Following the UK CSR2000 public spending review, in which David Ingram participated on the national research councils’ informatics committee, substantial investment is planned in the UK and Europe into GRID demonstrator projects. An opportunity arises to link bio-informatics and health informatics research and development here. The UCL team linked with Alan Rector in Manchester, with Don Detmer in Cambridge, and with other colleagues in Sheffield and Brighton to bid successfully for the CLEF project.
Through the NHS National Plan, the opportunity arises to take forward demonstrators for the EHR in e-health incubator projects. Dipak Kalra has established excellent links with Oracle and the NHS project delivering an EHR for the national Cardiovascular disease service framework, building on the now very strong collaborative work at the Whittington Hospital.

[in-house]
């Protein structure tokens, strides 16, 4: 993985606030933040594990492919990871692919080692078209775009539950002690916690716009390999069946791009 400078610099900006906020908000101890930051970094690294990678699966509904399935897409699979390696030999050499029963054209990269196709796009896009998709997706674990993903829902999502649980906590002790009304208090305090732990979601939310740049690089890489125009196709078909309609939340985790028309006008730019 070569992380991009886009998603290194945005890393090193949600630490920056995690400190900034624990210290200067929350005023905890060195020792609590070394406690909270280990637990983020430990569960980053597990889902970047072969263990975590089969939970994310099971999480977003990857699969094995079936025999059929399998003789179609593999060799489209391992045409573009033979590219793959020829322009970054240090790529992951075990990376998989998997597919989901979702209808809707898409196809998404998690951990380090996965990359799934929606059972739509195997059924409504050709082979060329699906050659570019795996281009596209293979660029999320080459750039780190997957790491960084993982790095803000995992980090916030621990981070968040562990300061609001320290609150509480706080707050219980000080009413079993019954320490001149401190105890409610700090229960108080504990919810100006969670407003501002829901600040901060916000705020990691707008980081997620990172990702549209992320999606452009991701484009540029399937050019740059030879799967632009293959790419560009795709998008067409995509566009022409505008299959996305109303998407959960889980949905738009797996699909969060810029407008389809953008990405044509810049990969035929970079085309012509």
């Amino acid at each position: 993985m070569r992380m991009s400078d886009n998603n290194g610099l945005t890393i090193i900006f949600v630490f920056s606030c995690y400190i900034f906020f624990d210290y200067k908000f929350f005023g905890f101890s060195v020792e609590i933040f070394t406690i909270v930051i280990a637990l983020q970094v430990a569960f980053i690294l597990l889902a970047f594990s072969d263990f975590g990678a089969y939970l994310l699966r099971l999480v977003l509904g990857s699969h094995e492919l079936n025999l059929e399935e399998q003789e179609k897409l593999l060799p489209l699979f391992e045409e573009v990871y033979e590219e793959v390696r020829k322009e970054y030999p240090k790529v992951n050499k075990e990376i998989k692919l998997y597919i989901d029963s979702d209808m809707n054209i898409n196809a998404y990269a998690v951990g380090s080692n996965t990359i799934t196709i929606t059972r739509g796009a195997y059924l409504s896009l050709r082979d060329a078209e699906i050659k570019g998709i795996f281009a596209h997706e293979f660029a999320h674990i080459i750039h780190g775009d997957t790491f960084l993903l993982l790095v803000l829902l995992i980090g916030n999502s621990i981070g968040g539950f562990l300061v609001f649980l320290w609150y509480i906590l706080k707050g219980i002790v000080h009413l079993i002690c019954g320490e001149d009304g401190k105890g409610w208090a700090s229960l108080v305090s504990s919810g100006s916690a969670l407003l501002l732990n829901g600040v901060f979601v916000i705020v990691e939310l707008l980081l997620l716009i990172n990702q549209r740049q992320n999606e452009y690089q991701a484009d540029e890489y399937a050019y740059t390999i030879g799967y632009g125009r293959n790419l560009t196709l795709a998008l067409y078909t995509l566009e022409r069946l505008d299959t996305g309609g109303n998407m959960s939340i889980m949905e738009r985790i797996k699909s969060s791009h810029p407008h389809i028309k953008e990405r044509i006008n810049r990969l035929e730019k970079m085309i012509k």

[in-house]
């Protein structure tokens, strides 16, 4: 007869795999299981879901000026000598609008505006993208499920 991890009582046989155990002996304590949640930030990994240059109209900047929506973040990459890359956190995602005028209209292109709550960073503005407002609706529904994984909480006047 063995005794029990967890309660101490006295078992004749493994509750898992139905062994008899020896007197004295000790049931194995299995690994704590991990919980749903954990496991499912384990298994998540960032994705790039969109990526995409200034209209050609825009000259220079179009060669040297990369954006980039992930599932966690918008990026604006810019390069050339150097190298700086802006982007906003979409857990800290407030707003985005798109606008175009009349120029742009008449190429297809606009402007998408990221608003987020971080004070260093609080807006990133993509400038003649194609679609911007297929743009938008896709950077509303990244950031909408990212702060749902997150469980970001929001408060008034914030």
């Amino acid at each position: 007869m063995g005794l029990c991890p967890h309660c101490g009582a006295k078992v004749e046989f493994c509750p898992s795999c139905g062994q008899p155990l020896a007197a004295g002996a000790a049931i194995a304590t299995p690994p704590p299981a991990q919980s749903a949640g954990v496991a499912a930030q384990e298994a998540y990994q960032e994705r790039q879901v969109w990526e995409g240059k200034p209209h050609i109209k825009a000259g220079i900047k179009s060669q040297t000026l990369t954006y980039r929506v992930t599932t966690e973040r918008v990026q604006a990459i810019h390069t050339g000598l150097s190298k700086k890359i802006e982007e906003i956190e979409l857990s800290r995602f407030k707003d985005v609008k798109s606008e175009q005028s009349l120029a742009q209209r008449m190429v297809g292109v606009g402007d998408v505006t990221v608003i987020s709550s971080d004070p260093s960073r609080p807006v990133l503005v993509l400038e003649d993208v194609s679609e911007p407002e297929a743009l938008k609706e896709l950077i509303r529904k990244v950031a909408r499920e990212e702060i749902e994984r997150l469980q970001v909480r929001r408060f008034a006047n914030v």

A week-long meeting of the embryonic openEHR international co-ordination group was held in London in February 2001, to review progress. It was attended by Sam, Tom, Peter, Mary, Dipak, David L and chaired by David I.
The clinical and technical motivations for the Australian work on GEHR since 1997 and its focus on splitting the original GEHR approach into a two-level architecture, centred on user defined clinical archetypes, was closely studied, alongside the implementations of the UCL openEHR server incorporating the two level object model and object dictionary concept, evolved by UCL through its post GEHR projects. These systems are now seen, in the light of implementation experience of both teams over the year, to have been largely identical. UCL, now freed from the constraints of working within the compromises of Synapses and Synex in Europe, has reverted to its earlier GEHR approaches, to deliver clinical prototypes of its own EHCR record server, which is now termed an openEHR server. This has been adopted, with Oracle Corporation as the basis of middleware for the South West Region of the NHS ERDIP project on electronic records for cardiovascular disease.